The preponderance of Dini Partners' staff are professional consultants. The company became an S-Corporation as of Jan. 1, 2012 and last year achieved annual revenues of $5.7 million. This year they are budgeting for $6.3 million. Larry Vaclavik, who currently serves as managing partner and president at Dini has been with the company for 23 years. Vaclavik explained that in the early days the structure was quite different. "We went from a single entrepreneur. Dick Dini enlisted Bob Corder as an early partner in the firm and Karen Waller. Those three individuals became the core of the company," said Vaclavik. "Eventually there were seven entrepreneurs connected by a corporate name. We realized this model wasn't going to generate the operating capital needed for the company to flourish and continue beyond this generation. We developed a new model, an economic engine, that is different from other firms in the industry. The service delivery team is the economic driver of the company. In every client setting there are two to three members in a team and three to six people per team. That is the unique strength in our firm - the ability to coalesce a team that serves and meets the needs of each client. Team mentality has fueled us beyond our expectations. When you have a team of people focused on the future you win for the client and for the firm."

Dini Partners decided to pursue a course of employee ownership for several reasons. Dick Nystrom, vice president for Finance and Administration said they took a look at the number of partners and in particular, the ones that were within five to 10 years of retirement. They then contemplated the liability of finding people willing to purchase the stock at value. "We didn't see a mechanism to sell the stock in a way that wouldn't be a crushing blow to both the leadership and sales of the corporation and also the owners," said Nystrom. "It was clearly a way to define an ownership transition. The ESOP provided a path to an orderly transition of ownership. Also, as some of our senior members of the staff transition into retirement, we needed a vehicle to incentivize the younger, talented professionals to have a long-term stake in the firm."

Vaclavik further explained that all of the shareholder partners were in their mid-fifties to late sixties. They asked themselves: Will we as a company be able to continue and go onto another third or fourth generation and ensure the future of Dini Partners? "People were genuinely excited about the ESOP and a light bulb went off that this was the way to do this," said Vaclavik. "We've incorporated EO language in areas across the firm. We've formed an Employee Ownership Committee to deal with management issues as we look to the future and meet with our employees. The degree to which it takes deep roots will take a couple years but there is an understanding of value and financial benefits long-term and also a personal sense of ownership in the firm and its future direction."

The fundraising opportunities and financial outlook have improved in contrast to a few years ago during the heart of the recession. "Today we are seeing ever more positive signs in our field of the ongoing recovery," said Vaclavik. "As the recovery continues and the demands for our services continue to grow, we look forward to the sharing of the rewards of our expertise and counsel with all of the employee owners."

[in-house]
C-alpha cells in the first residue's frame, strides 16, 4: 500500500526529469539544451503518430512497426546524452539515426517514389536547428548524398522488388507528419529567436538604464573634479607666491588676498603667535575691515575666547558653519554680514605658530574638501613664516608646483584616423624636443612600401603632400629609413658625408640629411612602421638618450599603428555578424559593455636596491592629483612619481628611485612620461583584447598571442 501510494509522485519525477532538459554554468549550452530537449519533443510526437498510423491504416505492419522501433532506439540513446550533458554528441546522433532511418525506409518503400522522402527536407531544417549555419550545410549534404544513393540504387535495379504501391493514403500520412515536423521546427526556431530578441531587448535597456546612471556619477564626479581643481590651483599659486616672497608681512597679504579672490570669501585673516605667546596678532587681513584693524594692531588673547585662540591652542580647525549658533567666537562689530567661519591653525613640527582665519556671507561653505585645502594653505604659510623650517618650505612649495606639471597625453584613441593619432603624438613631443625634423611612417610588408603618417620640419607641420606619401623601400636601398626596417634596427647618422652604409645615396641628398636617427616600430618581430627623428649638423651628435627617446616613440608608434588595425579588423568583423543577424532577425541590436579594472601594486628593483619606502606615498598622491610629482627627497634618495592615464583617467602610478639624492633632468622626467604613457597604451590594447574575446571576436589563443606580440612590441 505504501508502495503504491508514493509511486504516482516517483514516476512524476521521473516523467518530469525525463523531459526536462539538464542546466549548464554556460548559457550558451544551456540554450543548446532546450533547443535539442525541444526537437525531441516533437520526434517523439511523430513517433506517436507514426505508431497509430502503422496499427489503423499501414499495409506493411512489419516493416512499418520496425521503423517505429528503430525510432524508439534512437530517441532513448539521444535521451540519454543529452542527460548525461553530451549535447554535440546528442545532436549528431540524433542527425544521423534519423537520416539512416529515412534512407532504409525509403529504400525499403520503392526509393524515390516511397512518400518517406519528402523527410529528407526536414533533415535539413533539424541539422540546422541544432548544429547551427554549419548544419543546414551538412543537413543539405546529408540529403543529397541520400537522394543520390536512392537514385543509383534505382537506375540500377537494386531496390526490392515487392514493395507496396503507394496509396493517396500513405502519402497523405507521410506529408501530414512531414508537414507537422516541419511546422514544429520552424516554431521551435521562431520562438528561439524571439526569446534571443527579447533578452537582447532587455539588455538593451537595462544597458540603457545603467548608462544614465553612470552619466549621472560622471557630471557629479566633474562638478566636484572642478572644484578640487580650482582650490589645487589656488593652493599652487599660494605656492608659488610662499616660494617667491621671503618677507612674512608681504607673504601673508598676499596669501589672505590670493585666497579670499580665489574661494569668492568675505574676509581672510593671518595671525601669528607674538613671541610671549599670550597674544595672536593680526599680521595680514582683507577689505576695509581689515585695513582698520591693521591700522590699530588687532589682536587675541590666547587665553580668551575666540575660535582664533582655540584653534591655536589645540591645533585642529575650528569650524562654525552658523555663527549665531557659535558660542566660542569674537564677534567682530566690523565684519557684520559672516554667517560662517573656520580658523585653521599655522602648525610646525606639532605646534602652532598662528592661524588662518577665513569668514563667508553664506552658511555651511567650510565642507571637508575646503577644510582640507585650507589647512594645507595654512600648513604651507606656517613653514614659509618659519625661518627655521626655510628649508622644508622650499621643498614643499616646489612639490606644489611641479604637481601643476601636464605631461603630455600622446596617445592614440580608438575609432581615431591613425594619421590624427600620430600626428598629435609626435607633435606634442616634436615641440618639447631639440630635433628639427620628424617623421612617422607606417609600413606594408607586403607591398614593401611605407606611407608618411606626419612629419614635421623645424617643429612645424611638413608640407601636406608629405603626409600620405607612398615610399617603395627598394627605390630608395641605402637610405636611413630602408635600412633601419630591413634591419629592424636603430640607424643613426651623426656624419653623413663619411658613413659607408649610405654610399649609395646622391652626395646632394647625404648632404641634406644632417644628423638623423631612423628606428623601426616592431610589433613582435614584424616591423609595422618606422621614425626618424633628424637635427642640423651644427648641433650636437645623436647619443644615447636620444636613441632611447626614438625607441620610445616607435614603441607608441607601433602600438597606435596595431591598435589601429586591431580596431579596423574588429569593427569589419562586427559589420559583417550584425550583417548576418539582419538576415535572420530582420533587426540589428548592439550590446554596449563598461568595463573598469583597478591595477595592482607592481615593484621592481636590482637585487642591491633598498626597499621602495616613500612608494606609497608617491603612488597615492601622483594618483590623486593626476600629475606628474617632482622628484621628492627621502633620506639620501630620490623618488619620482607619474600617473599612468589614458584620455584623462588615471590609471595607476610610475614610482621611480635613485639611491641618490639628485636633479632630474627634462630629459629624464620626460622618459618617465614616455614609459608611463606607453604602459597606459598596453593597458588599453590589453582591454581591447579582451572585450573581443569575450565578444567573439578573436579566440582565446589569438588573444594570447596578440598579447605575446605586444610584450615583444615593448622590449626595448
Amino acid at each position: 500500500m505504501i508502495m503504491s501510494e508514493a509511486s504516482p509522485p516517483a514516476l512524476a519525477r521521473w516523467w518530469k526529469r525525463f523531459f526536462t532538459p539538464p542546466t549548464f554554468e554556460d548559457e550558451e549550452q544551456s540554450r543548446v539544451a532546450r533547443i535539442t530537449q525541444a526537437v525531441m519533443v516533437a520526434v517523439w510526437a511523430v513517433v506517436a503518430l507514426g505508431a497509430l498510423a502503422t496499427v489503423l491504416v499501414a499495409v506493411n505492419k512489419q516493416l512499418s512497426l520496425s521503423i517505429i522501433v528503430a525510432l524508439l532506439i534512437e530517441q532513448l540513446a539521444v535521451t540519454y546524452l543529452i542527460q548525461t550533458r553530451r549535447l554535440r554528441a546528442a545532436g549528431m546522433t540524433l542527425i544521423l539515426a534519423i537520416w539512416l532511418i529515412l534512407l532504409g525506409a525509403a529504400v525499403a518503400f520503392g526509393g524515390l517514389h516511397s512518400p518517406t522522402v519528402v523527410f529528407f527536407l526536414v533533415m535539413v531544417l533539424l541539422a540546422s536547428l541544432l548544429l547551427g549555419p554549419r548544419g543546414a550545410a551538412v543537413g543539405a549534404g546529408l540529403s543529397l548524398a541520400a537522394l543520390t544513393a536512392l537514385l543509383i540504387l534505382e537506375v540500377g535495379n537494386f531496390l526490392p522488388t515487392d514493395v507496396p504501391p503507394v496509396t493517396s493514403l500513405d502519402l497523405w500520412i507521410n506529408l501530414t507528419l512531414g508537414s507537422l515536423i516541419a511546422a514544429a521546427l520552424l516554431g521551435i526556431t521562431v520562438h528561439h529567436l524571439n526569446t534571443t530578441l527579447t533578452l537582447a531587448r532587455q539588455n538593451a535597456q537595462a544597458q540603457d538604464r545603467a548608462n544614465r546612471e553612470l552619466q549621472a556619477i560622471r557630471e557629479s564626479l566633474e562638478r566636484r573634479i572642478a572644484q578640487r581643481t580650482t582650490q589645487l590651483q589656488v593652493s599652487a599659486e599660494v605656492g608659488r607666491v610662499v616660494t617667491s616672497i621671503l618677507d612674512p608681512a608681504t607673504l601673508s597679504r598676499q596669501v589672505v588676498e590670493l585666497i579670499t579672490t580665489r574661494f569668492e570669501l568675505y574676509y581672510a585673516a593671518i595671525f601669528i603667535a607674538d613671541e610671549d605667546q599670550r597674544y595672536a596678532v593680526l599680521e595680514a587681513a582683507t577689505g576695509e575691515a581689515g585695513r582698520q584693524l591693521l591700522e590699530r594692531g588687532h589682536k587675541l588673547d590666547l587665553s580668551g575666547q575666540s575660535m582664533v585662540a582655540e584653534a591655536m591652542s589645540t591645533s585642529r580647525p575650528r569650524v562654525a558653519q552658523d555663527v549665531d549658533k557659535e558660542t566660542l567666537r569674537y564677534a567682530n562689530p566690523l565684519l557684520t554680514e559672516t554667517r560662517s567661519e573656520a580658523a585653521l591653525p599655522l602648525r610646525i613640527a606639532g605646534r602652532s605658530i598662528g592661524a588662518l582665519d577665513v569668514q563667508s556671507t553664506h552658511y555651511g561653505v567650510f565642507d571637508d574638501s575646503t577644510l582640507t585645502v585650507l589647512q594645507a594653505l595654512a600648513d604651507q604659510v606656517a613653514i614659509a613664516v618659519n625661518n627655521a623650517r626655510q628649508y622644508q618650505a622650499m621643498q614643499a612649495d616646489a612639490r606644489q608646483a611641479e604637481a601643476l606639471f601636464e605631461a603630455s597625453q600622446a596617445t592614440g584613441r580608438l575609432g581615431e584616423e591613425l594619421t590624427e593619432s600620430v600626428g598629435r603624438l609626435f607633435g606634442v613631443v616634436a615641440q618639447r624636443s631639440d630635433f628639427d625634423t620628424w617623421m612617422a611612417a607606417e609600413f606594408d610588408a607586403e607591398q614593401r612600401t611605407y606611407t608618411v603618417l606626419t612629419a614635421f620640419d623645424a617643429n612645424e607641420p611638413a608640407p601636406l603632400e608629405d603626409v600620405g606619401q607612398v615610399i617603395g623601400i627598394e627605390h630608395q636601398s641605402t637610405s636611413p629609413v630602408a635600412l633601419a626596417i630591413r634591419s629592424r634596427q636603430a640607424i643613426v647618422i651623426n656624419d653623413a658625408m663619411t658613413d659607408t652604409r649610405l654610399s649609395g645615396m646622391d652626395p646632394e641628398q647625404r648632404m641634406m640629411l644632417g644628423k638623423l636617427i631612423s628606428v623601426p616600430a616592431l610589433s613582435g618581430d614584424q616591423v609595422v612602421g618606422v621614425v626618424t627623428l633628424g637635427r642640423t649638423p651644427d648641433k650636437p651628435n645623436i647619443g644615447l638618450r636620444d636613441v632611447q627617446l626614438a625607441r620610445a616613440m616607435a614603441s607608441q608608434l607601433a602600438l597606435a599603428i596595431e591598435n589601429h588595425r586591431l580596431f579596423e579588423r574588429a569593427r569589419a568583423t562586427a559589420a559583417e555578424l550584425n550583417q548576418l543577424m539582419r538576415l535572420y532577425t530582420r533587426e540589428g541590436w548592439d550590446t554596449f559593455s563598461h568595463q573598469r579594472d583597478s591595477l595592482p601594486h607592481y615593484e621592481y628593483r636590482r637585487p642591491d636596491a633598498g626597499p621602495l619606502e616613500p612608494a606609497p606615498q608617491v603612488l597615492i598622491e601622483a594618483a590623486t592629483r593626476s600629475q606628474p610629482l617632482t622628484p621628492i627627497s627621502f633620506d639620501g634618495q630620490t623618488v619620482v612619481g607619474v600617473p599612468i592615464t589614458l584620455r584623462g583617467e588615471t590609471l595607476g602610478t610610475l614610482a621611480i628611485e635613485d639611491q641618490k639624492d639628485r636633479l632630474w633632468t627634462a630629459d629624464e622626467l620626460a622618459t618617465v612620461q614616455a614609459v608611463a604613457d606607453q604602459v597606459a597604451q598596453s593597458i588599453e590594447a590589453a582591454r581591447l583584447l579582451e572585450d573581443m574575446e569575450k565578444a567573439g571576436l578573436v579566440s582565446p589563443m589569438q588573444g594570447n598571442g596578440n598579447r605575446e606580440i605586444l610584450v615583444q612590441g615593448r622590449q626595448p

Employee ownership has been embraced by our employees said Nystrom. Since the concept was introduced the firm has added five or six new employees since the ESOP transaction. "It's proven to be an effective tool in recruiting. The folks that didn't pay attention to the numbers before are starting to pay attention now. They received their first ESOP statement and all of a sudden what we've been talking about became a tangible figure. Any reservations or remnants of skepticism seem to be disappearing," said Nystrom.

Nicole McWhorter, has been a consultant at Dini Partners for the past six and a half years. During that period, she's worked on numerous fundraising campaigns with many outstanding clients which include the Girl Scouts of the U.S. (along with more than 25 local councils), the YMCA of Greater Houston, the Central Oklahoma Humane Society and many others.

In summary, McWhorter said that in terms of management style there's been a sea change. "I think there is renewed excitement along with a very real sense of ownership amongst all members of the firm. People feel like they can make even more of a difference. Along with the great work we do with our clients, we can also continue to grow the firm and make it even more profitable," said McWhorter. "The evolution of the ESOP has affirmed the open management style of our company while also building enthusiasm as we continue to grow. It truly is an exciting time to be part of Dini Partners ? the future is bright and it's ours to shape."

Larry Vaclavik, managing partner,
Dini Partners, Inc.

Richard Nystrom, vice president, Finance and Administration,
Dini Partners, Inc.

Robert Corder, partner,
Dini Partners, Inc.